Common Blood Pressure Drug Safe for Heart Failure: Study

TUESDAY, April 10 (HealthDay News) -- Although research has suggested that the blood pressure drug losartan (Cozaar) may be tied to an increased risk of death in heart-failure patients compared to a similar medication, a new study finds that's not the case.

"Use of this and other similar drugs has been shown to reduce morbidity and mortality in patients with heart failure," said Dr. Gregg Fonarow, co-director of the Preventative Cardiology Program at the University of California, Los Angeles, and director of the Ahmanson-UCLA Cardiomyopathy Center, commenting on the study results.

An earlier observational study in patients with heart failure suggested that losartan was associated with higher risk of death compared to the drug candesartan (Atacand), he said.

"There were, however, a number of limitations to this prior study that could have biased these results, including differences in dosing and treating physicians," said Fonarow, who was not involved in the studies.

The new research, conducted in Denmark, finds no meaningful difference in survival among heart failure patients treated with losartan or candesartan, he said.

"This study also finds for both agents that the use of higher doses, as recommended in guidelines, is associated with better outcomes than the use of lower doses," Fonarow said.

The report was published in the April 11 issue of the Journal of the American Medical Association.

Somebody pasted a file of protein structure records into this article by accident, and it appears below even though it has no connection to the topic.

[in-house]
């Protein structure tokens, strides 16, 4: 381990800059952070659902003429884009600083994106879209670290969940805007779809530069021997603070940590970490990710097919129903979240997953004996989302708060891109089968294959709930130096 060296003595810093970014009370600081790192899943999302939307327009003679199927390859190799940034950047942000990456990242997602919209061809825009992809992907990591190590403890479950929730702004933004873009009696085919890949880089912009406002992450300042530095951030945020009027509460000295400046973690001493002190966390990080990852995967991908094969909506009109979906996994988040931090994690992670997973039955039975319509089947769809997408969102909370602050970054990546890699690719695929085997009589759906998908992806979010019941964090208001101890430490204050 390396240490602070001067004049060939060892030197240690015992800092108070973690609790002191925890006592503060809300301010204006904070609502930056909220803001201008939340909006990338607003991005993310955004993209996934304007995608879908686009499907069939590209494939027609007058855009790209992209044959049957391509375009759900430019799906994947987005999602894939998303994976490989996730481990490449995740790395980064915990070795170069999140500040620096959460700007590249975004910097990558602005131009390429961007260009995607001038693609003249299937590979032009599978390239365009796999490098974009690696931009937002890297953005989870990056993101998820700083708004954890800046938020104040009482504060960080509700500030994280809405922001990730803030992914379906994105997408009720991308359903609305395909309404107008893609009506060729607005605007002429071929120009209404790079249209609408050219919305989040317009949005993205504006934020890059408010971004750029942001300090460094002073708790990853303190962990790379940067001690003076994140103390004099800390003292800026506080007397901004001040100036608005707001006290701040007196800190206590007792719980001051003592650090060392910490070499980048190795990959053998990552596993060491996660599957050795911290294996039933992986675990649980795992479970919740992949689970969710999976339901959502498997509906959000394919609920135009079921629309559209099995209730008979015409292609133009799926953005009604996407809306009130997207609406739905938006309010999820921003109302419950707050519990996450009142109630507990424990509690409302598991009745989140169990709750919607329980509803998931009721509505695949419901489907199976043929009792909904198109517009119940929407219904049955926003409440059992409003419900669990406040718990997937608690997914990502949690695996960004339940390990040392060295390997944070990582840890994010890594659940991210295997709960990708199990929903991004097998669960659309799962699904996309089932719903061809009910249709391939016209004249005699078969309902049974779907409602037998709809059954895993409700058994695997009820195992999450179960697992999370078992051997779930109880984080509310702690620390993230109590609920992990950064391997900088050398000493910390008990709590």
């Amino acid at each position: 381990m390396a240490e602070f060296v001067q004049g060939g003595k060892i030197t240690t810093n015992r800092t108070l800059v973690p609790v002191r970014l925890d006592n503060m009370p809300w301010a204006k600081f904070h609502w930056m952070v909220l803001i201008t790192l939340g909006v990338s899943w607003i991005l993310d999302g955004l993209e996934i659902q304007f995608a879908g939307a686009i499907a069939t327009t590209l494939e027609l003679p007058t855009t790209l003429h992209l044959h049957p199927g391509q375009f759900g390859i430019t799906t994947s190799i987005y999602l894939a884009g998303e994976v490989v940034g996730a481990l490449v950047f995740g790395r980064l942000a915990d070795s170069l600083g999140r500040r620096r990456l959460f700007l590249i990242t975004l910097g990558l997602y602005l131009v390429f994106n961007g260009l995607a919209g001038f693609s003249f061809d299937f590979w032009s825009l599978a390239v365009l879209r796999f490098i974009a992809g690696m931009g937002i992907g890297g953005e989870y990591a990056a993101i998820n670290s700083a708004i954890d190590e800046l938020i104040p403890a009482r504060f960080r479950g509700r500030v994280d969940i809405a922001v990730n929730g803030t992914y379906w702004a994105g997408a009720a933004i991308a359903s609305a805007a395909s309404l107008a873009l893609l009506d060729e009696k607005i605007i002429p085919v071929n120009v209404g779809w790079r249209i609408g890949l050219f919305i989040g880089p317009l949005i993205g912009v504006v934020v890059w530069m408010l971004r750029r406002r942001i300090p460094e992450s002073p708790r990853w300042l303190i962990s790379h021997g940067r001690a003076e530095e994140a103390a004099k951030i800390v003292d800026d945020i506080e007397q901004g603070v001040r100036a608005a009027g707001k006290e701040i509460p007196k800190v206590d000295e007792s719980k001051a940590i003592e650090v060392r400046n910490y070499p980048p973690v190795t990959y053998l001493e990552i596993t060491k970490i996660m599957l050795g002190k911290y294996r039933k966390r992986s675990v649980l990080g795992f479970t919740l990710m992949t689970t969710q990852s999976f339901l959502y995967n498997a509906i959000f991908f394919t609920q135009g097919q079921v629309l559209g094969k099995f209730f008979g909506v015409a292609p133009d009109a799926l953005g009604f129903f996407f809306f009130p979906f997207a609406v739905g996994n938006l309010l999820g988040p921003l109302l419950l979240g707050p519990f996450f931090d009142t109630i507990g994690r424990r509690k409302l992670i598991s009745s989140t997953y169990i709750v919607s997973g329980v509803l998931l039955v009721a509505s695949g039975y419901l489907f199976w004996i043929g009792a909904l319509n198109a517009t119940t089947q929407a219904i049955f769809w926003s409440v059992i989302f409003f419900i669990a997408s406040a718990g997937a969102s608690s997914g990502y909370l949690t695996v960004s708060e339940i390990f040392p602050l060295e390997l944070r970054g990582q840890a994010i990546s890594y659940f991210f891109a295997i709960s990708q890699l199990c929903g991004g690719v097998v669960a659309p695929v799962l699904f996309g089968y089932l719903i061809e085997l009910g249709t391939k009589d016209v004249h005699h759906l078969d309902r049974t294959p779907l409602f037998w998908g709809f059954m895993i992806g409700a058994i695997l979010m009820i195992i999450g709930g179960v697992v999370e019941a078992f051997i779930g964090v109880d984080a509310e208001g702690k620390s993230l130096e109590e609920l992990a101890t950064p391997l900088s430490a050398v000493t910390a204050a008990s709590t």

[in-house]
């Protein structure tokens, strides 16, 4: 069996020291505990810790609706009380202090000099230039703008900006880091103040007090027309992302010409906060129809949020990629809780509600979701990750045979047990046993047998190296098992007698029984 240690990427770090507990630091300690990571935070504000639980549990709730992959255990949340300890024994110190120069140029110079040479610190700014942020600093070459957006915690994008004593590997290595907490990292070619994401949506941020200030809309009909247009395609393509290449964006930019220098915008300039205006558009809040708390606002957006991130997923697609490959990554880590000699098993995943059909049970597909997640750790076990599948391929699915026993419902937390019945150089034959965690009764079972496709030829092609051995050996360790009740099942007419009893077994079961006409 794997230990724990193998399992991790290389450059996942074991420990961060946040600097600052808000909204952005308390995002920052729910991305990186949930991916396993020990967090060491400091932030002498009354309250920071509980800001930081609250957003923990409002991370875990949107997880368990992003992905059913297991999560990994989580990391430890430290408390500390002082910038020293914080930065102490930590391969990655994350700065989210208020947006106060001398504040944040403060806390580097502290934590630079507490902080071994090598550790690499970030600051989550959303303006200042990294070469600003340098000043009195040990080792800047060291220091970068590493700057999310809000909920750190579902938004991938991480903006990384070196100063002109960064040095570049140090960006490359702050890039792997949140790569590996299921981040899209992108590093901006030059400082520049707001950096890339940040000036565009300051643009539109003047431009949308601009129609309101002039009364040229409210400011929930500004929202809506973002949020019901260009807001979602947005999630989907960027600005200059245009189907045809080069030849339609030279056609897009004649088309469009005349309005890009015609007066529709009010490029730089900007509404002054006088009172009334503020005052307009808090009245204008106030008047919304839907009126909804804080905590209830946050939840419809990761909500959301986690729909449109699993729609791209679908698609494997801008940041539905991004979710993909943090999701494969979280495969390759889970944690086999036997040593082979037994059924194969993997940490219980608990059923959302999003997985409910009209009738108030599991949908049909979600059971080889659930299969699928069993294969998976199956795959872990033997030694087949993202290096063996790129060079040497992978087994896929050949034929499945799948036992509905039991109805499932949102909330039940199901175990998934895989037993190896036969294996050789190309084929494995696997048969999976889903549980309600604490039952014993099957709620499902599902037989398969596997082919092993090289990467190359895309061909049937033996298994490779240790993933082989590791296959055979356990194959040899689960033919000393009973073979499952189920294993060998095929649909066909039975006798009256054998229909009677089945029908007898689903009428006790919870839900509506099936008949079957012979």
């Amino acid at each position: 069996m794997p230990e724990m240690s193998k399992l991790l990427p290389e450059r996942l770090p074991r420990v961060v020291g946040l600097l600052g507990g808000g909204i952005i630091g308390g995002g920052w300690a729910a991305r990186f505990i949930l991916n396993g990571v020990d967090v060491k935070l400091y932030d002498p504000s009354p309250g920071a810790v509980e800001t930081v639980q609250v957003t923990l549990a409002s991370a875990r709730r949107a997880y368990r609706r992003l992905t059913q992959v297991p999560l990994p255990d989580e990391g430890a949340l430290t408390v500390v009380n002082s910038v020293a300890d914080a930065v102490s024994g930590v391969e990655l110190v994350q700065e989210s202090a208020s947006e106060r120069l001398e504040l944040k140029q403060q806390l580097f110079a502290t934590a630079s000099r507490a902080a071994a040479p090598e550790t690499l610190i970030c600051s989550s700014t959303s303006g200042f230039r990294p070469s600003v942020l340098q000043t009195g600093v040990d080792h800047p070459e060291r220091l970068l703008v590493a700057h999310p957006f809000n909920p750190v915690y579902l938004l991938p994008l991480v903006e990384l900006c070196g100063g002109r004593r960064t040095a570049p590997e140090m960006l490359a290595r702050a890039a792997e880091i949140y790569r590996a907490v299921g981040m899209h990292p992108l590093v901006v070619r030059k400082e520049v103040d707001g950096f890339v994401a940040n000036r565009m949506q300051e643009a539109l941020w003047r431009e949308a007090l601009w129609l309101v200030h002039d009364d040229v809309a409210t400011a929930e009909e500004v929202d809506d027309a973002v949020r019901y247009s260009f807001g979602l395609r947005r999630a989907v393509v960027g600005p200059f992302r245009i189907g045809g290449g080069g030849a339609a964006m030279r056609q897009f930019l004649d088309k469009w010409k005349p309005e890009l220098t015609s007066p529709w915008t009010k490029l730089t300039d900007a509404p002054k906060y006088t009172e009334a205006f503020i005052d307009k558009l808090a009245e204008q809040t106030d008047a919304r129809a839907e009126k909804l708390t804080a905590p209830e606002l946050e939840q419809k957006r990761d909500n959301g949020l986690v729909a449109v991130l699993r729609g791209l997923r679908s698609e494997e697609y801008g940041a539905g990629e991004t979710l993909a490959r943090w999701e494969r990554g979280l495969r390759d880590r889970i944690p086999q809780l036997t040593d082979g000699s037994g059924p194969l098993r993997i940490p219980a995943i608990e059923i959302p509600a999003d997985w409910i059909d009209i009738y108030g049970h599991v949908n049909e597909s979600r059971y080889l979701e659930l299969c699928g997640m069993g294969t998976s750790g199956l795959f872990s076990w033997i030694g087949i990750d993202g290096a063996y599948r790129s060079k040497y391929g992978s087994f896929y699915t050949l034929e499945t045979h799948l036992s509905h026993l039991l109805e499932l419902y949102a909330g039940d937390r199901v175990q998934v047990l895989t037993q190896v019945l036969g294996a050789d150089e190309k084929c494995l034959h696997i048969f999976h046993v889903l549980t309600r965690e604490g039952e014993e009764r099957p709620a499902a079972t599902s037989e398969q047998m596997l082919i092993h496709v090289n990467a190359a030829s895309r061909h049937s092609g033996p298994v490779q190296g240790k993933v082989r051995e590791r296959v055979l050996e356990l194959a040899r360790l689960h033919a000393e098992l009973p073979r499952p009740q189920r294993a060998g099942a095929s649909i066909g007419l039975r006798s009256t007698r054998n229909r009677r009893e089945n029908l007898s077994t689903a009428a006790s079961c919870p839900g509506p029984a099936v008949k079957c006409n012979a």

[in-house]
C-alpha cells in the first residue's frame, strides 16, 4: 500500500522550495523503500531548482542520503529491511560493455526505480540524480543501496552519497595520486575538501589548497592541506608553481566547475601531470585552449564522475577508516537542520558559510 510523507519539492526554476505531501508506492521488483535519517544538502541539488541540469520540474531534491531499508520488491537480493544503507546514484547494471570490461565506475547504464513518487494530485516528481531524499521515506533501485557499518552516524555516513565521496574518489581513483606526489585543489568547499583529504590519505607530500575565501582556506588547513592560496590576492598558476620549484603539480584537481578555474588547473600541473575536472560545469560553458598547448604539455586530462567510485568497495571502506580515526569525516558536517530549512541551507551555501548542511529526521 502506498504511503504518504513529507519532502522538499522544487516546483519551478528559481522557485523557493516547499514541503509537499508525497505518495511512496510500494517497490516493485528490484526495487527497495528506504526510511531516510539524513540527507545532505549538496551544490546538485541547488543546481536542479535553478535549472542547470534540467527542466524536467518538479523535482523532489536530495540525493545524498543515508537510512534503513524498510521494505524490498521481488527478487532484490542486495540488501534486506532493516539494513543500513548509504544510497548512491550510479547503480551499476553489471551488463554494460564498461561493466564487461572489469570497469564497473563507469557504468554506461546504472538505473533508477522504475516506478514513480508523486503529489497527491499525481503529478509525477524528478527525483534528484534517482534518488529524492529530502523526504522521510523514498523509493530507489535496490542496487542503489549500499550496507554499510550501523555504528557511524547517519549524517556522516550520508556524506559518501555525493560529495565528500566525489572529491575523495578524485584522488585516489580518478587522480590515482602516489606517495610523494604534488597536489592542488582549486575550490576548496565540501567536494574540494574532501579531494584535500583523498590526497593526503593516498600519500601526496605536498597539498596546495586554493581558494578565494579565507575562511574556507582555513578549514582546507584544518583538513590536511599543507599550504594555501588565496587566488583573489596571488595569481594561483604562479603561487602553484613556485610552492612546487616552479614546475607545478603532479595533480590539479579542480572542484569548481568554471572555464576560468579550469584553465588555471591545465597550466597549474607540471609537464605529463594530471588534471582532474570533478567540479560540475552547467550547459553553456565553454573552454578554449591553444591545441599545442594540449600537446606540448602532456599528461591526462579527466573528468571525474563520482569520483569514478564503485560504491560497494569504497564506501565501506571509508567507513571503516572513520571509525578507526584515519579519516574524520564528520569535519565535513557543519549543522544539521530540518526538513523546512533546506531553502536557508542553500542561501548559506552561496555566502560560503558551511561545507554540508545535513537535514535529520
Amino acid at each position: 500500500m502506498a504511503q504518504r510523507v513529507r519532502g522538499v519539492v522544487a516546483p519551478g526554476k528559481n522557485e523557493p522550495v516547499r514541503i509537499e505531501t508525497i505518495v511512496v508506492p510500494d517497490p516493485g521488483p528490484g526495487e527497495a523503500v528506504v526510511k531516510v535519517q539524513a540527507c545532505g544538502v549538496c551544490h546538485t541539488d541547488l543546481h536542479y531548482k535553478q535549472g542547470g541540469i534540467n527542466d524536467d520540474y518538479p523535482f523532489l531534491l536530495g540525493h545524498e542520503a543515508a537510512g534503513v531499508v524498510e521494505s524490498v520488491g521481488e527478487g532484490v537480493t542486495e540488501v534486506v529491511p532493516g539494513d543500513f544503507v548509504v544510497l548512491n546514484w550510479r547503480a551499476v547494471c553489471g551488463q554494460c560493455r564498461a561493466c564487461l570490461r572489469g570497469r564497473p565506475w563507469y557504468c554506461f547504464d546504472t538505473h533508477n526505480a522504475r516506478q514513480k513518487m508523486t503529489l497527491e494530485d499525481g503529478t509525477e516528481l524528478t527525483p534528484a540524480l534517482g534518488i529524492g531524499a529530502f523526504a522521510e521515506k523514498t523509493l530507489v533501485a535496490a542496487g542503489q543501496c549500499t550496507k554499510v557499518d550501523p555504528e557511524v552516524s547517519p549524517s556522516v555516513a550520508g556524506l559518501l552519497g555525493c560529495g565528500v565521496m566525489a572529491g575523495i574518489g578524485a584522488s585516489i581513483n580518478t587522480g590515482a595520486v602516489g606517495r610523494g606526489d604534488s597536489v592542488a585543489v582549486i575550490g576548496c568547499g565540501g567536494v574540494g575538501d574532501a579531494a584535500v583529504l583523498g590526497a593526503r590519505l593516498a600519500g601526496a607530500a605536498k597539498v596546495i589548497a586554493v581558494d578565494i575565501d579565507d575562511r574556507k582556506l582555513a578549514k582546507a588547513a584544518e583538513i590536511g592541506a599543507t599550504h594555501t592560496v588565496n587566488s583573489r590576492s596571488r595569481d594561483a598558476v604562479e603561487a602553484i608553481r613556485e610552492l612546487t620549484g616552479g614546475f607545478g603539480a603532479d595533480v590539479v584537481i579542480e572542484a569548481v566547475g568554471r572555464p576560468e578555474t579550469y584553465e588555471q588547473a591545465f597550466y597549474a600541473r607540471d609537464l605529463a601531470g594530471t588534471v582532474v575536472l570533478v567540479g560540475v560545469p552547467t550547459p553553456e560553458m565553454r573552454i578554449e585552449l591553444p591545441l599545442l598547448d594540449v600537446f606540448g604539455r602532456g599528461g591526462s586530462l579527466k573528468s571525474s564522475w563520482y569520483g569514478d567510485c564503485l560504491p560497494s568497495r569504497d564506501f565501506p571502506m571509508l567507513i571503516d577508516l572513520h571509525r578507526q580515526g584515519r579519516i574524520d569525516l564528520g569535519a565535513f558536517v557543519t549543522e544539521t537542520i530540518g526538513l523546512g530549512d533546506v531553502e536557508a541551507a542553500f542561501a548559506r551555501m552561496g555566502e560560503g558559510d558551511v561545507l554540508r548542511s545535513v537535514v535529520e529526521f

Heart failure, also called congestive heart failure, means the heart is unable to pump blood to the rest of the body the way it should.

For the study, Henrik Svanstrom, from the Statens Serum Institute in Copenhagen, and colleagues collected data on nearly 6,500 heart failure patients who had recently started taking losartan (4,397 patients) or candesartan (2,082 patients).

Both are a type of drug called angiotensin II receptor blockers (ARBs).

During follow-up, 2,378 participants died -- 330 taking candesartan and 1,212 patients taking losartan, the researchers found.

However, there was no significant increased risk of all-cause death or cardiovascular death associated with losartan compared to candesartan, the researchers said.

But dosage was important, the team said. The study found twice the risk of death with low-dose losartan compared to high-dose candesartan. Medium-dose losartan and low-dose candesartan also had a higher risk of death, but high-dose losartan had no increased death risk compared to high doses of candesartan.

"Our data provide a more detailed insight into the complexity of the association between losartan use and mortality risk in heart failure," the researchers concluded.

"These findings do not support the hypothesis of differential effects of specific ARBs in patients with heart failure," they added.

Dr. David Friedman, chief of heart failure services at North Shore-LIJ Health System's Plainview Hospital in Plainview, N.Y., said, "These medications are very helpful in heart failure patients."

Friedman noted that those in the losartan group were older and sicker, which may explain why more of them died.

These patients could only tolerate lower doses of losartan, and because they were sicker they were more likely to die than patients who could tolerate higher starting doses of candesartan, he said.

More information

For more on heart failure, visit the American Heart Association.

SOURCES: Gregg Fonarow, M.D., director, Ahmanson-UCLA Cardiomyopathy Center, and co-director, UCLA Preventative Cardiology Program, Los Angeles; David A. Friedman, M.D., chief, heart failure services, North Shore-LIJ Health System's Plainview Hospital, Plainview, N.Y.; April 11, 2012, Journal of the American Medical Association

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